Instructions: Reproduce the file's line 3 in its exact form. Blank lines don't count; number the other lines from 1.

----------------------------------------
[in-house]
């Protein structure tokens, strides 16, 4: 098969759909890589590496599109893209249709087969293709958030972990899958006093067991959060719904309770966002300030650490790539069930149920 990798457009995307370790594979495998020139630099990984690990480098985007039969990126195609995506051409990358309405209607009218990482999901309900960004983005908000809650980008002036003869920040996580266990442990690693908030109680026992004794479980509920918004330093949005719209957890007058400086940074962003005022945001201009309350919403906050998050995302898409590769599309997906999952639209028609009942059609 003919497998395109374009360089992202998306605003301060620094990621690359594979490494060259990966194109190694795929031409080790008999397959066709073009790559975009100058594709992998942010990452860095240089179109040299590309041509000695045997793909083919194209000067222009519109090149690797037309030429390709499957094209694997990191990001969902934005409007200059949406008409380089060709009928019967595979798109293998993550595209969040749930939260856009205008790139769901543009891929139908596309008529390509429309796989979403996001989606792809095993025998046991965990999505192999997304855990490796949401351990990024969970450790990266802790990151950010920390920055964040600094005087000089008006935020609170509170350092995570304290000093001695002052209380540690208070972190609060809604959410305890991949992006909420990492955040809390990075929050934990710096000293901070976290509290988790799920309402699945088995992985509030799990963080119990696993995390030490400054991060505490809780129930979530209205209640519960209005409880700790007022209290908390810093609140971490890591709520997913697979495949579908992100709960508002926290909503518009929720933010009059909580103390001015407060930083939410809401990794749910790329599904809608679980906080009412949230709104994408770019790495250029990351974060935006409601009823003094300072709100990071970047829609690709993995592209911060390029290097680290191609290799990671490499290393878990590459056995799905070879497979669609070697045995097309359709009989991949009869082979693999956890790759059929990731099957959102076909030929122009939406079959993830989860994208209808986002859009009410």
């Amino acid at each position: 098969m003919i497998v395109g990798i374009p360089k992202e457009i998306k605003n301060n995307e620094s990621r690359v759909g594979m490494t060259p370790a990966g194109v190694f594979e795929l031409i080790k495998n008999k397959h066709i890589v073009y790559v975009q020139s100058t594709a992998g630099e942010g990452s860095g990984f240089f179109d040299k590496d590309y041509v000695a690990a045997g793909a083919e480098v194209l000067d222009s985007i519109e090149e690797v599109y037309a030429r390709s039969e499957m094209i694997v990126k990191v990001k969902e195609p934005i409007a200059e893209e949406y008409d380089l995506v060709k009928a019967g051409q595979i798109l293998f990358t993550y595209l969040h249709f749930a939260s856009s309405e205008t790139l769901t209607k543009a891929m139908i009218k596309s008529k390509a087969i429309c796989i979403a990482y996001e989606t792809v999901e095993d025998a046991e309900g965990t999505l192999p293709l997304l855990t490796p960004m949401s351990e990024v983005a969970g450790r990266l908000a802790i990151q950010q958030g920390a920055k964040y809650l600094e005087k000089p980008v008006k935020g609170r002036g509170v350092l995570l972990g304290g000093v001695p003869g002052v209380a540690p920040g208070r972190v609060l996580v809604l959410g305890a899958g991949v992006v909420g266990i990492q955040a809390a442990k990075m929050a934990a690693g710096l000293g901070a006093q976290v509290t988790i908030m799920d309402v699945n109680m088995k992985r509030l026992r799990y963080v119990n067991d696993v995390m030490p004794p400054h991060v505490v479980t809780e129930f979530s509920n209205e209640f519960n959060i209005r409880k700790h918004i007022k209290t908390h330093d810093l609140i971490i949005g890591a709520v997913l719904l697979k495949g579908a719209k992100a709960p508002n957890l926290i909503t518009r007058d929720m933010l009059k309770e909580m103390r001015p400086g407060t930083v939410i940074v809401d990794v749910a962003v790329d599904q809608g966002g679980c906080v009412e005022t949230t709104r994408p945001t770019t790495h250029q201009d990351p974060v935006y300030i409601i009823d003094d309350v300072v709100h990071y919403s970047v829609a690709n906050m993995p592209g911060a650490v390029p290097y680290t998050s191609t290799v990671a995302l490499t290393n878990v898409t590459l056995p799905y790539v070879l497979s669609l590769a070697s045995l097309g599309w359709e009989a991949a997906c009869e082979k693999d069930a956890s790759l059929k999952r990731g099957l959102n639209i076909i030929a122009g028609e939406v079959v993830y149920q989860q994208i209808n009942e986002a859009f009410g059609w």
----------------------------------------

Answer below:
């Amino acid at each position: 098969m003919i497998v395109g990798i374009p360089k992202e457009i998306k605003n301060n995307e620094s990621r690359v759909g594979m490494t060259p370790a990966g194109v190694f594979e795929l031409i080790k495998n008999k397959h066709i890589v073009y790559v975009q020139s100058t594709a992998g630099e942010g990452s860095g990984f240089f179109d040299k590496d590309y041509v000695a690990a045997g793909a083919e480098v194209l000067d222009s985007i519109e090149e690797v599109y037309a030429r390709s039969e499957m094209i694997v990126k990191v990001k969902e195609p934005i409007a200059e893209e949406y008409d380089l995506v060709k009928a019967g051409q595979i798109l293998f990358t993550y595209l969040h249709f749930a939260s856009s309405e205008t790139l769901t209607k543009a891929m139908i009218k596309s008529k390509a087969i429309c796989i979403a990482y996001e989606t792809v999901e095993d025998a046991e309900g965990t999505l192999p293709l997304l855990t490796p960004m949401s351990e990024v983005a969970g450790r990266l908000a802790i990151q950010q958030g920390a920055k964040y809650l600094e005087k000089p980008v008006k935020g609170r002036g509170v350092l995570l972990g304290g000093v001695p003869g002052v209380a540690p920040g208070r972190v609060l996580v809604l959410g305890a899958g991949v992006v909420g266990i990492q955040a809390a442990k990075m929050a934990a690693g710096l000293g901070a006093q976290v509290t988790i908030m799920d309402v699945n109680m088995k992985r509030l026992r799990y963080v119990n067991d696993v995390m030490p004794p400054h991060v505490v479980t809780e129930f979530s509920n209205e209640f519960n959060i209005r409880k700790h918004i007022k209290t908390h330093d810093l609140i971490i949005g890591a709520v997913l719904l697979k495949g579908a719209k992100a709960p508002n957890l926290i909503t518009r007058d929720m933010l009059k309770e909580m103390r001015p400086g407060t930083v939410i940074v809401d990794v749910a962003v790329d599904q809608g966002g679980c906080v009412e005022t949230t709104r994408p945001t770019t790495h250029q201009d990351p974060v935006y300030i409601i009823d003094d309350v300072v709100h990071y919403s970047v829609a690709n906050m993995p592209g911060a650490v390029p290097y680290t998050s191609t290799v990671a995302l490499t290393n878990v898409t590459l056995p799905y790539v070879l497979s669609l590769a070697s045995l097309g599309w359709e009989a991949a997906c009869e082979k693999d069930a956890s790759l059929k999952r990731g099957l959102n639209i076909i030929a122009g028609e939406v079959v993830y149920q989860q994208i209808n009942e986002a859009f009410g059609w």